February 22, 2021
COVID-19 and travel at SEA Airport
According to The Seattle Times and Seattle psychiatrist David Avery, as many as 10 percent of us suffer severely from seasonal affective disorder (SAD) due to the lack of sunlight in our fall and winter months.
Has our winter weather inspired you to look to beyond our shores to warmer destinations? We get it.
Your health and well-being are our priority, so at Seattle-Tacoma International Airport (SEA), we have taken steps to keep you safe like intensified cleaning and disinfecting, guidance for physical distancing, and installation of hand sanitizer stations and touchless technologies.
When you feel good about traveling, we’ll be here and ready for you. We’ll wave you on your way then put our rain boots back on. Sob.
We talked to three fellow Pacific Northwesterners who recently traveled south to learn about their experiences and advice. Here are their tips and tricks to satiate your wanderlust while traveling safely in our new normal.
Wearing a mask is mandatory at SEA and while you are on the airplane. Expect to wear a mask for the entire duration of your journey. Keep it on in your destination to protect yourself, your fellow travelers, and the essential workers that are making your experience possible.
James, a Seattleite who traveled to Cabo in October 2020 and Puerto Vallarta in January 2021, noticed that masking compliance was very high at SEA, while onboard his flights with Alaska Airlines, and throughout his trip in Mexico. “I noticed a lot of double masking amongst fellow travelers."
James also noticed that while fewer people are traveling, there is a higher level of patience if things go amiss. Travelers are more understanding of challenges because we’re all just doing our best.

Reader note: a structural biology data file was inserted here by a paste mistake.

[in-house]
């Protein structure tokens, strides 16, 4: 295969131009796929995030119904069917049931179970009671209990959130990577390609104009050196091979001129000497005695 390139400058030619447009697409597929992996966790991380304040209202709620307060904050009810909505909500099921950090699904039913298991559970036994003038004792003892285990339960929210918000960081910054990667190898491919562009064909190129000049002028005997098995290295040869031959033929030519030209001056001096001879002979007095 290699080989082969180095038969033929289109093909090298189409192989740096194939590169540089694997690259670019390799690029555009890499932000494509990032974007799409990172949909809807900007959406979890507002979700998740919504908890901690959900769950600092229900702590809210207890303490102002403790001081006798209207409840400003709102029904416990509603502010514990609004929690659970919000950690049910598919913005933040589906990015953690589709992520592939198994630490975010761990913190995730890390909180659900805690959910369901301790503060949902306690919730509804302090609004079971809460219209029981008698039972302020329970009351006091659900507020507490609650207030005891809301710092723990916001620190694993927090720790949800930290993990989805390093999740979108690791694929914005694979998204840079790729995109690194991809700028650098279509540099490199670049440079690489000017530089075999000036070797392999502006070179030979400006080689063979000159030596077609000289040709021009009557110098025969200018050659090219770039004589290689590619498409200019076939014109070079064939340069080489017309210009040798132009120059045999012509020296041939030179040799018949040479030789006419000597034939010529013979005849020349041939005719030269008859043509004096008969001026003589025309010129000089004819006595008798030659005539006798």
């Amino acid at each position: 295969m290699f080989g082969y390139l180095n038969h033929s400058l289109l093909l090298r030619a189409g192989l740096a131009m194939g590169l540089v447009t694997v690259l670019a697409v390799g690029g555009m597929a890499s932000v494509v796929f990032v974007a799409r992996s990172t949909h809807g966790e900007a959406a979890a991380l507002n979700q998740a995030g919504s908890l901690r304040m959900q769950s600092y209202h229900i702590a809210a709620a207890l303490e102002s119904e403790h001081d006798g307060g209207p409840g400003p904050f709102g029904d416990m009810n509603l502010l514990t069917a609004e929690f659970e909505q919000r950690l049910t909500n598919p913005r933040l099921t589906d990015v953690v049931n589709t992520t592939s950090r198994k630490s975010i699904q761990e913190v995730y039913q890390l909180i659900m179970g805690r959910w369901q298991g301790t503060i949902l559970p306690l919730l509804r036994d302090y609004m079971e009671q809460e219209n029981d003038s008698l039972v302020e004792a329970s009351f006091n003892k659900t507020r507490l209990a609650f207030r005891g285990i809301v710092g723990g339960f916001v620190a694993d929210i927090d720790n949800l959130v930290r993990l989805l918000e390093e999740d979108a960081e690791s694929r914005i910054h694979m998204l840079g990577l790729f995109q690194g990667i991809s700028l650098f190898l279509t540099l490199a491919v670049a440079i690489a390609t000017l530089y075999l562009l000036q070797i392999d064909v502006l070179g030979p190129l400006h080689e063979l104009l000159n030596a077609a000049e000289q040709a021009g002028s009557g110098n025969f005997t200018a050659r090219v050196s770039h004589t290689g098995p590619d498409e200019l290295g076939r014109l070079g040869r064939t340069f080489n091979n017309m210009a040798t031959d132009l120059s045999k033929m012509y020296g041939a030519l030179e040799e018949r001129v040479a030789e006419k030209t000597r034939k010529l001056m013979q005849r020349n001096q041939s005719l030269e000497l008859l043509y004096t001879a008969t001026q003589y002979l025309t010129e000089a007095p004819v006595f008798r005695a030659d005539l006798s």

SuLee of Tacoma echoed a similar sentiment after she and her husband traveled to Cabo in January 2021. “Pack a very comfortable mask. Disposable masks are my favorite for ventilation. It is always fresh and I don’t have to adjust the fit.”
In January 2021, the CDC issued an order requiring all air passengers over the age of two that are arriving to the United States from a foreign country to provide proof of a negative COVID-19 test. The test must be taken within three days of departure back to the U.S.. Airlines are responsible for enforcing this and will not board passengers without appropriate documentation.
Destinations in Mexico like Los Cabos have already adapted to ensure that U.S. travelers can obtain COVID-19 tests. For example, many resorts offer COVID-19 testing onsite for guests.
SuLee stayed at a private vacation rental. She worked with a concierge service to arrange a COVID-19 test for $50 at her accommodations. “It was convenient and we got our digital results via email. These are destinations built for tourism and each is making accommodations for these protocols.”